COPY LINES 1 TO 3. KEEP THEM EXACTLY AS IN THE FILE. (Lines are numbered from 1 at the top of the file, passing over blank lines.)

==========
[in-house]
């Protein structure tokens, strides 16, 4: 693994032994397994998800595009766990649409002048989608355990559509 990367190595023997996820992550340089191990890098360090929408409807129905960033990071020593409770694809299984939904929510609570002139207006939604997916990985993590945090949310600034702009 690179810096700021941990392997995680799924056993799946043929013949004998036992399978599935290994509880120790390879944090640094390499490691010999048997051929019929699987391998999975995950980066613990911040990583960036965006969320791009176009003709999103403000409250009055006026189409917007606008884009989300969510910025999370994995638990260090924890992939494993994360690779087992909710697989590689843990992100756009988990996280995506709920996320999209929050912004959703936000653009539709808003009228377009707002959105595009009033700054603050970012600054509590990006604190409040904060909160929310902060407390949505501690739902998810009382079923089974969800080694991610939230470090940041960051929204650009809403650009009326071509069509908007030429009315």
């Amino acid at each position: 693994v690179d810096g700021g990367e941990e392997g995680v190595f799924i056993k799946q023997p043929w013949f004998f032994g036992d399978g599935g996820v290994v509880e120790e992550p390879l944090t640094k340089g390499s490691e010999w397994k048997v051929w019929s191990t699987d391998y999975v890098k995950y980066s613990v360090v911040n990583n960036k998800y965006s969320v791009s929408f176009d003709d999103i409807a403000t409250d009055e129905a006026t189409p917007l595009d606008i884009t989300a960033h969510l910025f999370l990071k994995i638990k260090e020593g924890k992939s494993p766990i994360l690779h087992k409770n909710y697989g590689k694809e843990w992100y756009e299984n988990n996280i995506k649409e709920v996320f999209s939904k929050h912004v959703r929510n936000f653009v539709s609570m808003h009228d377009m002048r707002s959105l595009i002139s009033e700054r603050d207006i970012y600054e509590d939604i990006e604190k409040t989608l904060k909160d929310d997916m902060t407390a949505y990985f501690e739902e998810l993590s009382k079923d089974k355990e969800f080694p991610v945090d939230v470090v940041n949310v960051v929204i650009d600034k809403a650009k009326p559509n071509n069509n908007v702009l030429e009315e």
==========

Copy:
[in-house]
């Protein structure tokens, strides 16, 4: 693994032994397994998800595009766990649409002048989608355990559509 990367190595023997996820992550340089191990890098360090929408409807129905960033990071020593409770694809299984939904929510609570002139207006939604997916990985993590945090949310600034702009 690179810096700021941990392997995680799924056993799946043929013949004998036992399978599935290994509880120790390879944090640094390499490691010999048997051929019929699987391998999975995950980066613990911040990583960036965006969320791009176009003709999103403000409250009055006026189409917007606008884009989300969510910025999370994995638990260090924890992939494993994360690779087992909710697989590689843990992100756009988990996280995506709920996320999209929050912004959703936000653009539709808003009228377009707002959105595009009033700054603050970012600054509590990006604190409040904060909160929310902060407390949505501690739902998810009382079923089974969800080694991610939230470090940041960051929204650009809403650009009326071509069509908007030429009315």
């Amino acid at each position: 693994v690179d810096g700021g990367e941990e392997g995680v190595f799924i056993k799946q023997p043929w013949f004998f032994g036992d399978g599935g996820v290994v509880e120790e992550p390879l944090t640094k340089g390499s490691e010999w397994k048997v051929w019929s191990t699987d391998y999975v890098k995950y980066s613990v360090v911040n990583n960036k998800y965006s969320v791009s929408f176009d003709d999103i409807a403000t409250d009055e129905a006026t189409p917007l595009d606008i884009t989300a960033h969510l910025f999370l990071k994995i638990k260090e020593g924890k992939s494993p766990i994360l690779h087992k409770n909710y697989g590689k694809e843990w992100y756009e299984n988990n996280i995506k649409e709920v996320f999209s939904k929050h912004v959703r929510n936000f653009v539709s609570m808003h009228d377009m002048r707002s959105l595009i002139s009033e700054r603050d207006i970012y600054e509590d939604i990006e604190k409040t989608l904060k909160d929310d997916m902060t407390a949505y990985f501690e739902e998810l993590s009382k079923d089974k355990e969800f080694p991610v945090d939230v470090v940041n949310v960051v929204i650009d600034k809403a650009k009326p559509n071509n069509n908007v702009l030429e009315e």